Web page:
top of page
Search
  • Writer's pictureKatrina Grossman

Why to let go of the word "should"

Updated: Sep 5, 2023

'Should' is a fraught word, one that often leads to unintended harm. Here is an exploration of that word, its impact, and ways we can work with other language that is healthier.


So why is this conversation important? When we 'should' on ourselves or each other, we are engaging in a kind of fantasy, usually shame based, where we live in the 'woulda coulda shoulda' realm instead of what actually is. When we 'should' on ourselves we are often implying that we are not enough as we are, that we ought to be somewhere or someone else. The problem with this is there is no way to get from the shame fantasy to the desired outcome. It is usually very easy to compare and despair, but incredibly taxing on our sense of self-worth. However, if we accept the reality of things, we can make measured steps toward our goal.



Example: "I shouldn't have yelled at you like that". The intention is good, it is a way of expressing remorse, but it doesn't actually do anything to fix the harm or prevent it from happening in the future. The fact is you did yell, you are experiencing guilt, and in response to that discomfort you are living in a fantasy of how things would feel if you hadn't done the harmful thing.


Alternate: "I am so sorry that I yelled at you earlier; you don't deserve that kind of treatment. I am committed to taking breaks earlier, practicing self-regulation, and letting you know when I've hit the red zone. I imagine you are probably in pain. What do you need from me right now?" The benefits of this are that we are owning our impact (regardless of intent), not dismissing our behavior or our partner's reaction, and offering concrete steps toward not repeating that harm going forward. We also create space for our partner to feel hurt, disappointed, and in need of care.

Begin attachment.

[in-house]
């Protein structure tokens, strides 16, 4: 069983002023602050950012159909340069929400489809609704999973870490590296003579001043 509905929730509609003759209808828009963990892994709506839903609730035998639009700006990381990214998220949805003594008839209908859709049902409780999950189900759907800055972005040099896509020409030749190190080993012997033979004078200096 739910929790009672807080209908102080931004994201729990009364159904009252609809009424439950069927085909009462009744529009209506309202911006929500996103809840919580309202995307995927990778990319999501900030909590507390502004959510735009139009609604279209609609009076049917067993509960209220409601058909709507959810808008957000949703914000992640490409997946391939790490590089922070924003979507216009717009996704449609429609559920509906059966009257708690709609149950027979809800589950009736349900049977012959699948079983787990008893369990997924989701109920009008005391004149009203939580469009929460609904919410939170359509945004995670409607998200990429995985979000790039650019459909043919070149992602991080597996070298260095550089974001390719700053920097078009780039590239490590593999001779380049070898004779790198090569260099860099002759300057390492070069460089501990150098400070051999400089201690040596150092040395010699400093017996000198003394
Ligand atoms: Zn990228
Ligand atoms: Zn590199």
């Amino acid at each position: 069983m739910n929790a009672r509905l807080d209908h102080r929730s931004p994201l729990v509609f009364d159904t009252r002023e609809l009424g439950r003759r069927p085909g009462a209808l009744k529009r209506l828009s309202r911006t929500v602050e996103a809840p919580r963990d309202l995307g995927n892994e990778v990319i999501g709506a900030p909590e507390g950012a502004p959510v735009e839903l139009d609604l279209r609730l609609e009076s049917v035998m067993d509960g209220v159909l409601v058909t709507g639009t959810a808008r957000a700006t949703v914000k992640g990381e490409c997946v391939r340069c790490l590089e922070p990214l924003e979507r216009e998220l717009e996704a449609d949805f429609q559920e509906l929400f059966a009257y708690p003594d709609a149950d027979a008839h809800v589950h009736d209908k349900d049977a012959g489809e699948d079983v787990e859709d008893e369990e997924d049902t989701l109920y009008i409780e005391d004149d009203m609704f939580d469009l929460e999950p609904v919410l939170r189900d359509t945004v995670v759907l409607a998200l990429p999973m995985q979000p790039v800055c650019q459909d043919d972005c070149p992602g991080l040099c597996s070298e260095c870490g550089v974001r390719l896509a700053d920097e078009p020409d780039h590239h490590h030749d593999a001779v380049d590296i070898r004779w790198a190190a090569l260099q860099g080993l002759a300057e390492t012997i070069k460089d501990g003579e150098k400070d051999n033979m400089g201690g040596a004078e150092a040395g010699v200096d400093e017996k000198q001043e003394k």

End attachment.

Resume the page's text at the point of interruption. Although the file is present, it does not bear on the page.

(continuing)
Example: "Ugh, I feel gross - I should work out more." Depending on who you are, this may hit in different ways. There is an implication that we do not like our body and that if we just did this thing we would be better/feel differently. Where there are parts of that statement that may be true, we are still living in the fantasy of who we aren't, and what we aren't doing. The fact (in this hypothetical example) is that we don't feel good and we are mentally comparing ourselves to a version of ourselves that doesn't yet exist.


Alternate: "I don't like the way I'm feeling and I would like to work out more." The change is simple but very powerful as it changes the locus of control. You are taking responsibility for the impetus to work out rather than this force being generated by society, media, family, etc. You are not bypassing the discomfort you are feeling by pretending you are okay, but instead you are expressing a desire to take responsibility for feeling better.


Example: "You should have known better." Clearly, they either didn't know better or didn't care. Option one means that they need some education around how to love you in ways that feel good for you, and the other means that you should get out of that relationship and find someone that practices empathy and respect. Punishing ignorance just leads to shame. Ignoring apathy is often dangerous.


Alternate: "It really didn't feel good for me when you did (X); are you willing to learn more about why that hurt and what you can do instead?" In this version you are giving the benefit of the doubt, trusting them to step up, and also allowing them to have a clear no. If their answer is no, that is a thing to be explored with curiosity; it's possible they have a really good reason for declining that particular strategy but are interested in offering a different strategy for meeting your need, or it's possible that they are showing their lack of care for you, in which case you need to believe them and protect yourself.


Your turn:


Make a list of 'should's. Let's start out with three each: one should for yourself, one should for your partner or a loved one, and one should for the world.


This 'should' is according to whom? Where did you learn it? Are there ways it has helped you? Are there ways it has harmed you?


Try to generate some alternates to the 'should's that you named. How can we work with these from a place of acceptance and responsibility instead of a place of shame or dismissal?


Share what it is like when you receive a 'should' from yourself or someone you care about. Imagine what it would be like if you had a healthy alternate.


As always, please let me know if there is anything I can do to help support you in this exploration.

0 comments

Recent Posts

See All

Comments


bottom of page